But those post-mortems can be conducted in the days and weeks to come. Tonight, Taylor knows that even though Zimbabwe did not win, they have a reason to celebrate and the only thing their eyes need to do is smile.

"For guys that haven't played a lot of cricket, we can be very proud of 80% of the cricket we played."

Firdose Moonda is ESPNcricinfo's South Africa correspondent

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© ESPN Sports Media Ltd.

Posted by Rhodie_Moyo on (August 15, 2014, 6:42 GMT)

I still think a nine wicket win is basically a full blown hammering. No Doubt SA took their foot of the gas especially with the night watch man partnership of Zim.

They also took it very easy against Nyumbu as they gifted him easy wickets, lets face it NYUNBU'S deliveries were gun barrel straight you could hardly call that spin, i think i saw one delivery really turn from him all test.

If he plays in the one day side he is going to play alot of fetch.

Posted by MariusPontmercy94 on (August 13, 2014, 8:02 GMT)

As an Aussie, I think it's great to see Zim back in the world of international cricket. After all, we have them to thank for the ramp shot (some of my friends still call that a 'Marillier'). From what I could tell from what little of the match I got to see, the Zim players have definitely got the raw talent needed for this level, it's just a pity that there's hardly a chance for them to refine that talent against other world-class sides. They could do with a legitimately fast bowler, and with another world-class batsman who can back up Taylor in a similar way to how Clarke and Hussey held the Aussie middle order together for a few years. Zim's a good enough side, and there's a lot to work with there. They just need to play more international cricket, and who knows? Maybe next time they play SA they could beat them instead of just giving them a run for their money.

Posted by Sexysteven on (August 13, 2014, 3:05 GMT)

Credit for zimbos fighting hard but surely there's got to be some talented young black bowlers that have some pace about them somewhere in zimb the black players are athletic get some of them into a gym bulk them up a little get them fit and get them bowling fast that's what zimb needs afew fast bowlers the spinners are adequate and they need another classy batsmen to support Brendon Taylor then the zimbos would be more competitive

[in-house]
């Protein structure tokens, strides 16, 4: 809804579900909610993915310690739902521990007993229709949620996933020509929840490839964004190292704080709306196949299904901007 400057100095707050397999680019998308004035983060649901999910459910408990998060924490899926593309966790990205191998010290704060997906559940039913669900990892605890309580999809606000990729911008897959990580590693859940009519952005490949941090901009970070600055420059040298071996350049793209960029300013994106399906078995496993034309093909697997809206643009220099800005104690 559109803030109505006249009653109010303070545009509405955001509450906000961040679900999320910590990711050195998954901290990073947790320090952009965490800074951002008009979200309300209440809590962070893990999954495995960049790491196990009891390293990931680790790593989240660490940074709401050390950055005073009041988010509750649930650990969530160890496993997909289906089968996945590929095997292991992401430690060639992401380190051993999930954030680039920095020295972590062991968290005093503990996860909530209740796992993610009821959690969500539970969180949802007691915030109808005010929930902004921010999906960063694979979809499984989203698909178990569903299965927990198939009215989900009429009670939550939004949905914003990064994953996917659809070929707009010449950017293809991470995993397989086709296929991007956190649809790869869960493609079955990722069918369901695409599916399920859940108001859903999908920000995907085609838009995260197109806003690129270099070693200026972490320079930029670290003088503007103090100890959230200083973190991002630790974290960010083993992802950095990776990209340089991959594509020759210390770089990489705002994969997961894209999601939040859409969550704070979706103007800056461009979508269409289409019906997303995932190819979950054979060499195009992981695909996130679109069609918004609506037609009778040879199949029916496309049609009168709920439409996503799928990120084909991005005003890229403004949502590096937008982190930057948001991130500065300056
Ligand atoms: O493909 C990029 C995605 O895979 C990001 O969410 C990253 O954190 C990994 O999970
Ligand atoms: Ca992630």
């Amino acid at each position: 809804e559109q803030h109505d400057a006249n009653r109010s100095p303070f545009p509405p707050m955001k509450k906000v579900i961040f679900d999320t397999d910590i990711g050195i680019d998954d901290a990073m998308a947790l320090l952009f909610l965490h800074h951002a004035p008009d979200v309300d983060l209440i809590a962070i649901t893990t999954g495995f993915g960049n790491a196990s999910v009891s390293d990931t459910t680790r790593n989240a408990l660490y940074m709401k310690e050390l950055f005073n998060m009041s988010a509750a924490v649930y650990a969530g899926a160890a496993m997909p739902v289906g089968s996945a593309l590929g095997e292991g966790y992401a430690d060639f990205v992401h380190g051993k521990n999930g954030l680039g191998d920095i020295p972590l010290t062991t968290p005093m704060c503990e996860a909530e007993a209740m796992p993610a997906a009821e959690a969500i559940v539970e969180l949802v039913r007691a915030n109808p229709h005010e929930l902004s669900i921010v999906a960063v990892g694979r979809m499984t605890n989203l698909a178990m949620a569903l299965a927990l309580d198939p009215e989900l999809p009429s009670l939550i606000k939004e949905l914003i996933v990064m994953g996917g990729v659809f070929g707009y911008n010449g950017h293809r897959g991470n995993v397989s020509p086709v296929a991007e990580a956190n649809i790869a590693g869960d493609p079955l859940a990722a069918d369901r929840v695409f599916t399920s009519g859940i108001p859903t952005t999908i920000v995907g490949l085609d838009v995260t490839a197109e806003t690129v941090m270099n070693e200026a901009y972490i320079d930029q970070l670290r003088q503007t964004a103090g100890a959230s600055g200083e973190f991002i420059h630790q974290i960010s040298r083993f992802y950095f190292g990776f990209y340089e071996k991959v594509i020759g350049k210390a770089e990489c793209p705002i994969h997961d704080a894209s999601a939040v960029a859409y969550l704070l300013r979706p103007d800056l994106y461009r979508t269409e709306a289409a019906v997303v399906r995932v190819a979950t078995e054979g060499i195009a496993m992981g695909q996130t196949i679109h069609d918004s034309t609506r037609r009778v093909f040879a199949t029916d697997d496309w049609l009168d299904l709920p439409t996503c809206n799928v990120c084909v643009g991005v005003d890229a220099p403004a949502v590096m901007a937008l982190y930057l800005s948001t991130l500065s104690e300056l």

Posted by Nduru on (August 12, 2014, 20:28 GMT)

@sussmith0589: I think saying cricket is "better, alive and well" in ZImbabwe is a little bit of an exaggeration! In terms of players, yes, there are more players coming through than we had in the old days. My personal favorite is Mutumbami - he has lots of potential. Zim have shown grit in most of the tests they have played since 2010. But the administration is really shocking and if they do not improve, the talent will move elsewhere. Can you imagine a Zim team with the likes of Gary Ballance in it as it should have?

Posted by   on (August 12, 2014, 18:54 GMT)

When zim got its test status in 92 i was there to watch the match and see the play India. I was only 14 years old and a junior I high school. I have followed my zim through the highs of our first test win against India and the competitiveness of the 90 through the dismal 2000's the highs of having the worlds too rated batsmen and company bats with bowlers to boot and reading the glowing editorials on the gutsy Zimbabwean men to the very lows of test innings barely lasting the length of a school boy cricket match at under 13 level as we succumbed to even defeats by Uganda! Today I say my zimbabwe lose but I was proud! Proud that we had play a test and taken it four days against the worlds number one side. Proud because for once it really felt like we belonged and the acceptance from our peers is growing like the rising sun! Brendan spoke of having done our best, Nyumbu spoke of the honour of taking prized wickets Amla and AB gave kudos to zim I hope not only for the sake of diplomacy

Posted by sussmith0589 on (August 12, 2014, 17:54 GMT)

To be honest I was one who had written Zimbabwe off well before the match began. With their below par performances against Afghanstan, an attack lacking experience and a long time out of test cricket I thought Zimbabwe would gift records to SA. I was impressed with the performance from Day 1. The future looks bright for the game if these players are well taken care of. To those who like comparisons, this was one of the best Zimbabwean performances against either SA or Oz. I painfully remember 2 matches in the early 2000's - a test against Aus at HSC and another test at Bulawayo against SA. In the Aus match Zim was mercilessly dispatched in about 2 and half days, Trevor Gripper scoring a gritty 60. In the SA match I remember SA piling up a mammoth innings in a ruthless fashion. And this was a Zim team comprising the Flower brothers, Campbell, Streak and Olonga. If this week's performances is anything to go by cricket is better, alive and well in Zimbabwe again!